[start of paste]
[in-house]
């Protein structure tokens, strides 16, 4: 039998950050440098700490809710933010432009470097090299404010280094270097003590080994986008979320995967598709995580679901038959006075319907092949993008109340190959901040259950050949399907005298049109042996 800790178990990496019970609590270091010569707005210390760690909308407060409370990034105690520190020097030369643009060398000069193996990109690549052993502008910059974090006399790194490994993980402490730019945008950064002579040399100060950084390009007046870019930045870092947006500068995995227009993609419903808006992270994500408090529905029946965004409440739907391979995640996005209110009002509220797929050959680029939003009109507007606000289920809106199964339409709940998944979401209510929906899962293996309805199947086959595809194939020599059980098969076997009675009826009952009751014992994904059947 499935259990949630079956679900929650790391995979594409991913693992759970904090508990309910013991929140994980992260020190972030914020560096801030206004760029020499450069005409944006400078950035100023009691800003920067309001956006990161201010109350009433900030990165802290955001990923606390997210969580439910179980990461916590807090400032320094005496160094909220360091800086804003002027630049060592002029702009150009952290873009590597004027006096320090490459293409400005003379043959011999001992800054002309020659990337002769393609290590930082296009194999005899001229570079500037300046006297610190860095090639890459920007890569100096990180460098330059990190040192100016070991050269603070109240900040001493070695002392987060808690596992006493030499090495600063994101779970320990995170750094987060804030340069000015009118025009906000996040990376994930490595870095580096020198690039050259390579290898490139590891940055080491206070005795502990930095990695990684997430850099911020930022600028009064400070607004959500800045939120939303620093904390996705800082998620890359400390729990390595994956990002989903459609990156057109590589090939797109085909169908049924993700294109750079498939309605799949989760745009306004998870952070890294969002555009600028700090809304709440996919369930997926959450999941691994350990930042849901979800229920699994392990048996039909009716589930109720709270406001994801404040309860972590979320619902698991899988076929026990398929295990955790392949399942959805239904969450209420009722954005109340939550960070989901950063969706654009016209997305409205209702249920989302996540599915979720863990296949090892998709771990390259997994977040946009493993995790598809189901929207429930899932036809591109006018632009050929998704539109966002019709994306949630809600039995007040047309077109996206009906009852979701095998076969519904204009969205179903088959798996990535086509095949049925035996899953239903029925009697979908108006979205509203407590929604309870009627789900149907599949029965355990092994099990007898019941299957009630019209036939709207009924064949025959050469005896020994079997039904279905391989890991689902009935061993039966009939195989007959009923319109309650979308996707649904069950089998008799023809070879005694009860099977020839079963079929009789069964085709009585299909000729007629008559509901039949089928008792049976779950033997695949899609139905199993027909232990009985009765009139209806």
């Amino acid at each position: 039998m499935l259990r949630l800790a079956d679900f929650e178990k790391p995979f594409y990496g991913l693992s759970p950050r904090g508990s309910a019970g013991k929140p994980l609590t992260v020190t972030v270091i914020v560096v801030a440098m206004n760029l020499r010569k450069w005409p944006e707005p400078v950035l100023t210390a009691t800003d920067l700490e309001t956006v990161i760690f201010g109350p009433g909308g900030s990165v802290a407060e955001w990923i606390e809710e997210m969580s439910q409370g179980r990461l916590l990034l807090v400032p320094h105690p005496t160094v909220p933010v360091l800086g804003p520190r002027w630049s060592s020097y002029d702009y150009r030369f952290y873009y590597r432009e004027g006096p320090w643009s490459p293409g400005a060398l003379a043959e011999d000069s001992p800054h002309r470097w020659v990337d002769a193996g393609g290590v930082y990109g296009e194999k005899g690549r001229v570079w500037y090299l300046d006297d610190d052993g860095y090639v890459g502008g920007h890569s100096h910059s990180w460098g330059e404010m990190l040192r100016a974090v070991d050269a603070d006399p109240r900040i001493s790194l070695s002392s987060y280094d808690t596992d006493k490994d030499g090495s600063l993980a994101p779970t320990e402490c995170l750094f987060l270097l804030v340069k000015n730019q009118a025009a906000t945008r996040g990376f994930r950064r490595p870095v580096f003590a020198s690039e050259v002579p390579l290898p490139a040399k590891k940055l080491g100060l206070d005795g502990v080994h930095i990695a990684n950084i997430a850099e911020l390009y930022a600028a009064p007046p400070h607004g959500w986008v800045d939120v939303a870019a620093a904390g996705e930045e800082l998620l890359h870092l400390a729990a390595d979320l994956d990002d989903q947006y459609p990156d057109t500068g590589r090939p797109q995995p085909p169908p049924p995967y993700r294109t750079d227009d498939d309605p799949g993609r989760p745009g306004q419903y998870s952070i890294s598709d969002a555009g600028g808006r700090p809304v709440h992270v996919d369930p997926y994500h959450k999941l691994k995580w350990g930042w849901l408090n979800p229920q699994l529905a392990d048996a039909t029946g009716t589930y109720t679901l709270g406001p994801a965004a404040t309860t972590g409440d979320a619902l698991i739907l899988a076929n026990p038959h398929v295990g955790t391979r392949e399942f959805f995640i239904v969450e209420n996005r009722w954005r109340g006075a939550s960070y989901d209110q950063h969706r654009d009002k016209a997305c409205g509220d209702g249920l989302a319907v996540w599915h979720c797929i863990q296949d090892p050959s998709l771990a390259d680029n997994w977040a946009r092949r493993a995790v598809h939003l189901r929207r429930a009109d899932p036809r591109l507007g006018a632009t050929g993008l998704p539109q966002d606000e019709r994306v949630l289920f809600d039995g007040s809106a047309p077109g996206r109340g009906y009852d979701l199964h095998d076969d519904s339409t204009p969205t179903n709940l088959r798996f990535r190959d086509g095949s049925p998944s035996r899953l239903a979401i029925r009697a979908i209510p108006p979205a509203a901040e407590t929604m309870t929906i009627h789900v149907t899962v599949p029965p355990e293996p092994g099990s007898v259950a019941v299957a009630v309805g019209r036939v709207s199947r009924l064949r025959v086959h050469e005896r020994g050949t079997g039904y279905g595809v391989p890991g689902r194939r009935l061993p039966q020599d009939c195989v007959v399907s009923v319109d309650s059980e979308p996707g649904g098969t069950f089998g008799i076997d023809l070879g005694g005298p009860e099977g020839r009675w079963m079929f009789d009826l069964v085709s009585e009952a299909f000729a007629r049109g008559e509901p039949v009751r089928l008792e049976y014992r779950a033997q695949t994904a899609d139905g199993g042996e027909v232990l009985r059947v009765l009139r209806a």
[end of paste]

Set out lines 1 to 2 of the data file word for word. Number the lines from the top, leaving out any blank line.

[in-house]
């Protein structure tokens, strides 16, 4: 039998950050440098700490809710933010432009470097090299404010280094270097003590080994986008979320995967598709995580679901038959006075319907092949993008109340190959901040259950050949399907005298049109042996 800790178990990496019970609590270091010569707005210390760690909308407060409370990034105690520190020097030369643009060398000069193996990109690549052993502008910059974090006399790194490994993980402490730019945008950064002579040399100060950084390009007046870019930045870092947006500068995995227009993609419903808006992270994500408090529905029946965004409440739907391979995640996005209110009002509220797929050959680029939003009109507007606000289920809106199964339409709940998944979401209510929906899962293996309805199947086959595809194939020599059980098969076997009675009826009952009751014992994904059947 499935259990949630079956679900929650790391995979594409991913693992759970904090508990309910013991929140994980992260020190972030914020560096801030206004760029020499450069005409944006400078950035100023009691800003920067309001956006990161201010109350009433900030990165802290955001990923606390997210969580439910179980990461916590807090400032320094005496160094909220360091800086804003002027630049060592002029702009150009952290873009590597004027006096320090490459293409400005003379043959011999001992800054002309020659990337002769393609290590930082296009194999005899001229570079500037300046006297610190860095090639890459920007890569100096990180460098330059990190040192100016070991050269603070109240900040001493070695002392987060808690596992006493030499090495600063994101779970320990995170750094987060804030340069000015009118025009906000996040990376994930490595870095580096020198690039050259390579290898490139590891940055080491206070005795502990930095990695990684997430850099911020930022600028009064400070607004959500800045939120939303620093904390996705800082998620890359400390729990390595994956990002989903459609990156057109590589090939797109085909169908049924993700294109750079498939309605799949989760745009306004998870952070890294969002555009600028700090809304709440996919369930997926959450999941691994350990930042849901979800229920699994392990048996039909009716589930109720709270406001994801404040309860972590979320619902698991899988076929026990398929295990955790392949399942959805239904969450209420009722954005109340939550960070989901950063969706654009016209997305409205209702249920989302996540599915979720863990296949090892998709771990390259997994977040946009493993995790598809189901929207429930899932036809591109006018632009050929998704539109966002019709994306949630809600039995007040047309077109996206009906009852979701095998076969519904204009969205179903088959798996990535086509095949049925035996899953239903029925009697979908108006979205509203407590929604309870009627789900149907599949029965355990092994099990007898019941299957009630019209036939709207009924064949025959050469005896020994079997039904279905391989890991689902009935061993039966009939195989007959009923319109309650979308996707649904069950089998008799023809070879005694009860099977020839079963079929009789069964085709009585299909000729007629008559509901039949089928008792049976779950033997695949899609139905199993027909232990009985009765009139209806």